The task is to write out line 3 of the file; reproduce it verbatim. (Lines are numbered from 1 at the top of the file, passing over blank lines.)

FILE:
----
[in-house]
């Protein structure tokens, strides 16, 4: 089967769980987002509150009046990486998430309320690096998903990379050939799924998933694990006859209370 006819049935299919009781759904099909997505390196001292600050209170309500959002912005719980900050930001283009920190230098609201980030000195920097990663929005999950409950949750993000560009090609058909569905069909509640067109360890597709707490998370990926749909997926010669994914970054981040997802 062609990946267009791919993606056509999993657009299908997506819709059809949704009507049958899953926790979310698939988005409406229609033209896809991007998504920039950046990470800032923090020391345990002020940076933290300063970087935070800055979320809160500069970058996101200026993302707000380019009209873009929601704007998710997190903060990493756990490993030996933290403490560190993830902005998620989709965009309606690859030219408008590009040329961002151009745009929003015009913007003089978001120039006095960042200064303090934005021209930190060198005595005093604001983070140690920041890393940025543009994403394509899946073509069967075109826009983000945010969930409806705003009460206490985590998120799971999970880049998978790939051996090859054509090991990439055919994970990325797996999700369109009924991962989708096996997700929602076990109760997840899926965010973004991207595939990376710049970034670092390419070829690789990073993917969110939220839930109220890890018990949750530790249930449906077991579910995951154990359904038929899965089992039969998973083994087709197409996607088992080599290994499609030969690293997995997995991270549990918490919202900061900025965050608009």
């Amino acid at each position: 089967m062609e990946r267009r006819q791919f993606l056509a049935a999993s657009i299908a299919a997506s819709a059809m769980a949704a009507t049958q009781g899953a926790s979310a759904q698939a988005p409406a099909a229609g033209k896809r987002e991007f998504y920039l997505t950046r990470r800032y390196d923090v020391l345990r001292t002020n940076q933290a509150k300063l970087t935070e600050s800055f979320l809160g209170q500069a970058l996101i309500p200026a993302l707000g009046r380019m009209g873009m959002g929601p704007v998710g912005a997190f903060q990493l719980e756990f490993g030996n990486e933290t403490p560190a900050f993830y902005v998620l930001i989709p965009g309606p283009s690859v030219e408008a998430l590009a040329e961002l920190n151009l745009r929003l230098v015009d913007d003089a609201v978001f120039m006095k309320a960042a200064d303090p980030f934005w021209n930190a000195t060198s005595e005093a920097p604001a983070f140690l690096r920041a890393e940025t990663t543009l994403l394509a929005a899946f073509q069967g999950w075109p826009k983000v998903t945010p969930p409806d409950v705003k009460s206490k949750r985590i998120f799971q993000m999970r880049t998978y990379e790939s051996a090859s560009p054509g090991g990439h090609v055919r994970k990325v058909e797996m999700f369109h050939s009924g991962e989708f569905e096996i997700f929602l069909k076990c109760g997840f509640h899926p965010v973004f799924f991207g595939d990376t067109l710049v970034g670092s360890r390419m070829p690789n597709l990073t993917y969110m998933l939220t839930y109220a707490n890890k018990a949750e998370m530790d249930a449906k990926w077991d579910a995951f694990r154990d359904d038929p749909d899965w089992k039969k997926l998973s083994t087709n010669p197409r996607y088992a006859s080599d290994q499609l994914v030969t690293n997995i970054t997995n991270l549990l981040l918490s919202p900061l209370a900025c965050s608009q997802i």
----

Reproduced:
């Amino acid at each position: 089967m062609e990946r267009r006819q791919f993606l056509a049935a999993s657009i299908a299919a997506s819709a059809m769980a949704a009507t049958q009781g899953a926790s979310a759904q698939a988005p409406a099909a229609g033209k896809r987002e991007f998504y920039l997505t950046r990470r800032y390196d923090v020391l345990r001292t002020n940076q933290a509150k300063l970087t935070e600050s800055f979320l809160g209170q500069a970058l996101i309500p200026a993302l707000g009046r380019m009209g873009m959002g929601p704007v998710g912005a997190f903060q990493l719980e756990f490993g030996n990486e933290t403490p560190a900050f993830y902005v998620l930001i989709p965009g309606p283009s690859v030219e408008a998430l590009a040329e961002l920190n151009l745009r929003l230098v015009d913007d003089a609201v978001f120039m006095k309320a960042a200064d303090p980030f934005w021209n930190a000195t060198s005595e005093a920097p604001a983070f140690l690096r920041a890393e940025t990663t543009l994403l394509a929005a899946f073509q069967g999950w075109p826009k983000v998903t945010p969930p409806d409950v705003k009460s206490k949750r985590i998120f799971q993000m999970r880049t998978y990379e790939s051996a090859s560009p054509g090991g990439h090609v055919r994970k990325v058909e797996m999700f369109h050939s009924g991962e989708f569905e096996i997700f929602l069909k076990c109760g997840f509640h899926p965010v973004f799924f991207g595939d990376t067109l710049v970034g670092s360890r390419m070829p690789n597709l990073t993917y969110m998933l939220t839930y109220a707490n890890k018990a949750e998370m530790d249930a449906k990926w077991d579910a995951f694990r154990d359904d038929p749909d899965w089992k039969k997926l998973s083994t087709n010669p197409r996607y088992a006859s080599d290994q499609l994914v030969t690293n997995i970054t997995n991270l549990l981040l918490s919202p900061l209370a900025c965050s608009q997802i």